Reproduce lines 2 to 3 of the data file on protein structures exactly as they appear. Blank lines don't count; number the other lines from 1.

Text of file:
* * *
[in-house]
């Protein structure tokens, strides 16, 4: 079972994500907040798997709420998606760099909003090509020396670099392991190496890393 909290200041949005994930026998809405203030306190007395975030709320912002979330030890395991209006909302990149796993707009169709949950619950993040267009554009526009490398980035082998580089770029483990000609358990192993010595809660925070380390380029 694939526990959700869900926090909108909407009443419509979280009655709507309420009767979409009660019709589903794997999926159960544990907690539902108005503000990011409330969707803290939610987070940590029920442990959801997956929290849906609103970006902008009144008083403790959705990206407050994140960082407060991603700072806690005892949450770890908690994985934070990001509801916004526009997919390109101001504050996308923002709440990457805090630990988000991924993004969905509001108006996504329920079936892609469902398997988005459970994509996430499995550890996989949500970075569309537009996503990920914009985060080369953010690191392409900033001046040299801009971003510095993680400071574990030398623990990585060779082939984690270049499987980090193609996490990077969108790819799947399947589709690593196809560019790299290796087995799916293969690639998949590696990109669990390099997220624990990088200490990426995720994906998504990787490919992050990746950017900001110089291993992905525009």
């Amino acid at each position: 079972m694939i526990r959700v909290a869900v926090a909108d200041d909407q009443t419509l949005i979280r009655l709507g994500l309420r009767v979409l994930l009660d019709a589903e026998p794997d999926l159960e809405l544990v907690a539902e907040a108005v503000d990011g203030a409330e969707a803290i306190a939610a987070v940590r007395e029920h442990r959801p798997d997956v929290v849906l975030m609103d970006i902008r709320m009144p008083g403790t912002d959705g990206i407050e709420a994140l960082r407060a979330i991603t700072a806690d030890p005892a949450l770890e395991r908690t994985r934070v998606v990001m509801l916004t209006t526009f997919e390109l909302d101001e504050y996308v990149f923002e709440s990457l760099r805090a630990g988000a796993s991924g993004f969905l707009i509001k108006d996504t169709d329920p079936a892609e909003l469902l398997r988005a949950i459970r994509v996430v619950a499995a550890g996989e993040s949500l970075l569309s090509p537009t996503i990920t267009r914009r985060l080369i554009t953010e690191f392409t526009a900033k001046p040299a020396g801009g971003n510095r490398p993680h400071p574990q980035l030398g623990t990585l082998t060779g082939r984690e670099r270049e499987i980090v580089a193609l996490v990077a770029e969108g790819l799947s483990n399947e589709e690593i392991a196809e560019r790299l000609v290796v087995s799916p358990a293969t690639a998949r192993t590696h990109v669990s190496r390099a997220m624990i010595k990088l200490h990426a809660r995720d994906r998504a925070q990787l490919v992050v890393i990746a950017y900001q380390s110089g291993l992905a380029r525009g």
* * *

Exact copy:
């Protein structure tokens, strides 16, 4: 079972994500907040798997709420998606760099909003090509020396670099392991190496890393 909290200041949005994930026998809405203030306190007395975030709320912002979330030890395991209006909302990149796993707009169709949950619950993040267009554009526009490398980035082998580089770029483990000609358990192993010595809660925070380390380029 694939526990959700869900926090909108909407009443419509979280009655709507309420009767979409009660019709589903794997999926159960544990907690539902108005503000990011409330969707803290939610987070940590029920442990959801997956929290849906609103970006902008009144008083403790959705990206407050994140960082407060991603700072806690005892949450770890908690994985934070990001509801916004526009997919390109101001504050996308923002709440990457805090630990988000991924993004969905509001108006996504329920079936892609469902398997988005459970994509996430499995550890996989949500970075569309537009996503990920914009985060080369953010690191392409900033001046040299801009971003510095993680400071574990030398623990990585060779082939984690270049499987980090193609996490990077969108790819799947399947589709690593196809560019790299290796087995799916293969690639998949590696990109669990390099997220624990990088200490990426995720994906998504990787490919992050990746950017900001110089291993992905525009």
């Amino acid at each position: 079972m694939i526990r959700v909290a869900v926090a909108d200041d909407q009443t419509l949005i979280r009655l709507g994500l309420r009767v979409l994930l009660d019709a589903e026998p794997d999926l159960e809405l544990v907690a539902e907040a108005v503000d990011g203030a409330e969707a803290i306190a939610a987070v940590r007395e029920h442990r959801p798997d997956v929290v849906l975030m609103d970006i902008r709320m009144p008083g403790t912002d959705g990206i407050e709420a994140l960082r407060a979330i991603t700072a806690d030890p005892a949450l770890e395991r908690t994985r934070v998606v990001m509801l916004t209006t526009f997919e390109l909302d101001e504050y996308v990149f923002e709440s990457l760099r805090a630990g988000a796993s991924g993004f969905l707009i509001k108006d996504t169709d329920p079936a892609e909003l469902l398997r988005a949950i459970r994509v996430v619950a499995a550890g996989e993040s949500l970075l569309s090509p537009t996503i990920t267009r914009r985060l080369i554009t953010e690191f392409t526009a900033k001046p040299a020396g801009g971003n510095r490398p993680h400071p574990q980035l030398g623990t990585l082998t060779g082939r984690e670099r270049e499987i980090v580089a193609l996490v990077a770029e969108g790819l799947s483990n399947e589709e690593i392991a196809e560019r790299l000609v290796v087995s799916p358990a293969t690639a998949r192993t590696h990109v669990s190496r390099a997220m624990i010595k990088l200490h990426a809660r995720d994906r998504a925070q990787l490919v992050v890393i990746a950017y900001q380390s110089g291993l992905a380029r525009g």